In a statement released by Sen. Richard Burr, he explained his support for the bill, rejecting the idea that the legislation will hinder the response to the opioid crisis, “This draft legislation outlines a number of initiatives that are good for North Carolina,” he says, “While not perfect, the bill does provide the funding we need to support our most vulnerable North Carolinians. I’m encouraged that it keeps the law protecting people with pre-existing conditions. The legislation also reverses $31 billion in cuts made to Medicaid by Obamacare, extends millions of dollars in funding to our Community Health Centers, and provides $2 billion to the fight against the opioid epidemic.”
Speaking in the final slot came Jasmine Beech-Ferrara, Buncombe County commissioner and director of Campaign for Southern Equality, with a call to action for the energized rally-goers. She encouraged everyone present to call Sens. Richard Burr and Thom Tillis every day to remind them of the opposition to the bill in question. “You need to call them today and tomorrow and the day after,” she says. “And you need to get everyone you know to keep calling. Our job this week, as Americans, is to raise our voices as loudly as we can to say that health care is a basic right and this reckless bill must be voted down.”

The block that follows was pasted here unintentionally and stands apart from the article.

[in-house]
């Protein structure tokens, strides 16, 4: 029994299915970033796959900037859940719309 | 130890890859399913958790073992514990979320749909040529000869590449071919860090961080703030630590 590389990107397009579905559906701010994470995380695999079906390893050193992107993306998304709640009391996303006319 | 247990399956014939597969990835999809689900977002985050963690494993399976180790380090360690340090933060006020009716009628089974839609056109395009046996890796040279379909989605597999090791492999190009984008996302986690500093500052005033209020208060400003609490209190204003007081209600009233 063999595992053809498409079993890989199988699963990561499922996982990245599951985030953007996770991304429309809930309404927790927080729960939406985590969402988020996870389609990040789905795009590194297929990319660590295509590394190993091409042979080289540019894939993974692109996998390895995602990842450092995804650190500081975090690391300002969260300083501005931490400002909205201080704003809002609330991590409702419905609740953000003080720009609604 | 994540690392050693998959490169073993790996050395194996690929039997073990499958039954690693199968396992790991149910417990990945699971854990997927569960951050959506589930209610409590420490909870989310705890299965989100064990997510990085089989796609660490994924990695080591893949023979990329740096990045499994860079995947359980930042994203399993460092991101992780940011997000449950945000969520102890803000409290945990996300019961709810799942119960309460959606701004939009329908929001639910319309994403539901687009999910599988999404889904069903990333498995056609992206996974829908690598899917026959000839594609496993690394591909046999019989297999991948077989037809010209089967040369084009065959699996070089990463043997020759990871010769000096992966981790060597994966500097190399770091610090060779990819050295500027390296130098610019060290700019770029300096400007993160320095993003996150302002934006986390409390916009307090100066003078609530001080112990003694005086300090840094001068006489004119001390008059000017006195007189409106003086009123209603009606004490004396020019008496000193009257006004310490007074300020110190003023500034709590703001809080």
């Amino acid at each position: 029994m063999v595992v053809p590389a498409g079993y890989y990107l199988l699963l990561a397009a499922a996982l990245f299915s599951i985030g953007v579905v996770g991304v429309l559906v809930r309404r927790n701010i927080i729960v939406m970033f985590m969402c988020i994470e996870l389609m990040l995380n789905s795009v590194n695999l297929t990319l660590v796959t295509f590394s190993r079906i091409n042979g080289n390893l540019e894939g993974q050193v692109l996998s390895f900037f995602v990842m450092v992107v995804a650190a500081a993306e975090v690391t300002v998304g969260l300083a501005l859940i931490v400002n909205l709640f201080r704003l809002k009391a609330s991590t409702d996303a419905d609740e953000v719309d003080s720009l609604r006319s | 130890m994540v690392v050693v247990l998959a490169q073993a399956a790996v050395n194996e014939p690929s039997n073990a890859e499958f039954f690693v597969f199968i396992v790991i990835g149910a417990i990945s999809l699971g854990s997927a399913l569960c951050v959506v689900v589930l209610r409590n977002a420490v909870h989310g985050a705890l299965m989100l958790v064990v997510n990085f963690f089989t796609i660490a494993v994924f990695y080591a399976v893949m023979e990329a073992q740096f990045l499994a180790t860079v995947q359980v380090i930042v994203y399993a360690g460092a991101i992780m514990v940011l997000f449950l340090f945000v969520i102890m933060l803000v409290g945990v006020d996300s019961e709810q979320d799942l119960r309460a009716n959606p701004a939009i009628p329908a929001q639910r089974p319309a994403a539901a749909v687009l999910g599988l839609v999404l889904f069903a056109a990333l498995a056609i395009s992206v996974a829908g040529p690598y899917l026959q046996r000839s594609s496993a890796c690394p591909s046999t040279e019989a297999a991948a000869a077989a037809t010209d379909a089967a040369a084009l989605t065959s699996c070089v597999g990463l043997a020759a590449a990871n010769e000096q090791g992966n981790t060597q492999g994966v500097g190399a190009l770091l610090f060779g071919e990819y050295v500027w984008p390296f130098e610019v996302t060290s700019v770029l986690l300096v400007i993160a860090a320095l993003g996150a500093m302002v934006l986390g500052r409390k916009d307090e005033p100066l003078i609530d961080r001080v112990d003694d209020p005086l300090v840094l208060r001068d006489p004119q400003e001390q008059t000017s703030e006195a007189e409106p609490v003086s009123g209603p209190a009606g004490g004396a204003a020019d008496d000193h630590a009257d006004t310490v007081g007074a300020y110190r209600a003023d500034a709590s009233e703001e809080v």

With passion, Furst joined the other speakers in rallying the small army of activists to their purpose, protection of Medicaid and the gains made toward affordable coverage for all. Through her teacher eyes, she says she sees all of the progressive issues she champions as children’s issues, and that’s one reason she is particularly outraged by the proposed cuts to Medicaid that, according to many analysts, define the bill currently being considered by the Senate.
“Half of all births in this country receive coverage from Medicaid. Thirty-nine percent of all children, across all demographics receive Medicaid. Seventy-six percent of all poor children in this country — black, white, brown and in between — receive Medicaid. Sixty percent of children with disabilities — that’s a lot of the kids I teach, those are my kids — receive Medicaid. And all of the community services provided for profoundly disabled adults and children are funded federally by Medicaid. … This is real,” admonishes Furst. “It affects real people.”